bitrot - You wouldn't end up with one table per element, you'd end up with one table with as many rows as you have occurences of that element-type. Only a new element-type would require a new table.

< data>
< element 1 name="row1">
< column1>value1 < /c1>
< column2>value2 < /c2>
< /e>
< element 2 name="row2">
< c1>value3< /c1>
< c2>value4< /c2>
< /e>
< element 2 name="row1">
< c1> value5 < /c1>
< /e>
< /data>

This directly corresponds to 2 tables. The first has two rows, each with two columns. the second table has one row, with only one column.

ook - XSLTs sound spiffy, but seems a high learning curve for a one-off project, hence the desire to reuse the SQL knowledge I already have.

Thanx all for the input, even the derails were interesting. Looks like MS has a new 'feature' for querying arbitrary datasources, especially XML, via SQL.
posted by nomisxid at 7:24 PM on February 15, 2006

argh. that xml snippet got all garbled. it should read

element type="1" name="row1"
element type="1" name="row2"
element type="2" name="row1"

where appropriate =p
posted by nomisxid at 7:27 PM on February 15, 2006

Didn't read the original poster's subcomment later: My whole goal is to be able to use SQL, which I already know.

You're trying to drive a screw with a hammer. Get yourself a screwdriver and learn how to use it, you'll save yourself a lot of time.

two tasks... one is to get a count of a certain kind of element, where it has a specific value

[xsl:value-of select="count(//foo[@bar='baz'])" /]
will count all [foo] nodes whose bar attribute is equal to baz. Adjust as necessary for your data.

The second is to get the list of IDs for those elements.
[xsl:for-each select="//foo[@bar='baz']"][xsl:value-of select="@id"], [/xsl:for-each]
posted by ook at 7:29 PM on February 15, 2006

I can't think of ANY realworld xml that doesn't map meaningfully to the relational model.

Wow. That's just... wow. How about every XHTML file on earth?
posted by ook at 7:36 PM on February 15, 2006

ook - is there a way to test CONTAINS or BEGINS-WITH style clauses? IE, counting foo nodes where value begins with 'baz'?
posted by nomisxid at 7:37 PM on February 15, 2006

I have to agree that you want XPath, and if you want to do queries that XPath won't support, you want XQuery.

Berkeley DB XML supports XQuery and XPath. I'm not sure how well it works; the only XQuery database I've used is a huge commercial product.
posted by nev at 7:39 PM on February 15, 2006

nomisxid: XPath has a contains() and a starts-with(). See the XPath Language Recommendation.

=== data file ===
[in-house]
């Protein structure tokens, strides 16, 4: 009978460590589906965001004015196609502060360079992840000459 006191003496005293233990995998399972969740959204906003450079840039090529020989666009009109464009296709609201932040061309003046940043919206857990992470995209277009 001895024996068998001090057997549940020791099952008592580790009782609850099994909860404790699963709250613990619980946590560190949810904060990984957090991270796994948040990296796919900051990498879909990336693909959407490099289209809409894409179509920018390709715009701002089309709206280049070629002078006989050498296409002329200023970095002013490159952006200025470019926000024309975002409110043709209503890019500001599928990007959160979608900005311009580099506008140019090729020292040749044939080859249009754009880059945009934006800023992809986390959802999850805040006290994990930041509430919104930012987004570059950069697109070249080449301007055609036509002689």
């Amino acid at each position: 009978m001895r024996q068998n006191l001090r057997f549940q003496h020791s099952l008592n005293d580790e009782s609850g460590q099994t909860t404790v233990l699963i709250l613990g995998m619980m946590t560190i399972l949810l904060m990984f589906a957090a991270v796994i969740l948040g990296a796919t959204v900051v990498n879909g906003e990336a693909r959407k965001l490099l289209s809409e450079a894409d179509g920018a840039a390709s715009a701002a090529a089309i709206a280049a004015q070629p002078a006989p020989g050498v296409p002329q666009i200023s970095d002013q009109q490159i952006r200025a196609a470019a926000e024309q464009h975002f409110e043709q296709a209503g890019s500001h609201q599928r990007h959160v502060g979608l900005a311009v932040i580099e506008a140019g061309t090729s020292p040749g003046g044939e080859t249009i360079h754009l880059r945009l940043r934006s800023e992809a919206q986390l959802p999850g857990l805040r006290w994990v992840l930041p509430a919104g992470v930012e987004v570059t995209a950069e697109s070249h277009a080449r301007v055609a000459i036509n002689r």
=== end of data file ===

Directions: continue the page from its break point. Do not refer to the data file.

posted by nev at 7:42 PM on February 15, 2006

The XPath equivalents are starts-with() and contains().

The fact that you need those, however, implies that your XML schema is badly in need of a redesign. Which, given that your dev group's suggestion was to use grep to solve this problem, is perhaps not too surprising :)
posted by ook at 7:44 PM on February 15, 2006

ook, isn't xhtml the PRESENTATION of data, not storage of data? It is related to XML, but they are not the same thing, nor used for the same purposes.

That being said, I don't buy it, even for xhtml. Show me your xhtml that isn't a structured document. The whole point of a markup language is to present your data in a non-random order so that it has meaning. Every example I see of xhtml is just reading data from a datasource and presenting it on a webpage.
posted by nomisxid at 7:48 PM on February 15, 2006

thanx nev, I was looking at this stupid page,

which made it seem like the handful of operators they listed was the definitive list.
posted by nomisxid at 7:51 PM on February 15, 2006

XML is a hierarchy of nodes with types of Text Node, Element Node, and therefore...

Table 1: Documents
[DocumentId | DocumentName | FileName]
1 | My xml document | index.xml]

Table 2: Element Nodes
[DocumentId | NodeId | ParentNodeId | Namespace | ElementName | SiblingNodeOrder]
1 | 1 | null | Element | | root | 0
1 | 2 | null | Element | null | paragraph | 0
1 | 3 | null | Element | null | paragraph | 1

Table 3: Attributes
[NodeId | Namespace | Name | Value]
3 | null | style | text-decoration: blink

Table 4: Text Nodes
[NodeId | Value | SiblingNodeOrder]
2 | This is stupid
posted by holloway at 8:07 PM on February 15, 2006

Heh -- this is kind of amusing... I've worked with a couple of different shops while they made the transition from everything-is-a-table kind of thinking to finally "getting" xml, and it's kind of interesting how difficult it is for people on each side of the divide to communicate with each other. The fact that you think of XHTML as a fundamentally different thing from XML is a common fallacy: they're both just data. What they're used for is irrelevant. (Anyway, XHTML was just an example. Very few real-world XML structures are easy to translate into a relational database; if they could be done that way, they would have been in the first place. Try the IMS QTI as a different example if you prefer.)

Show me your xhtml that isn't a structured document.

This word "structured", I do not think it means what you think it means.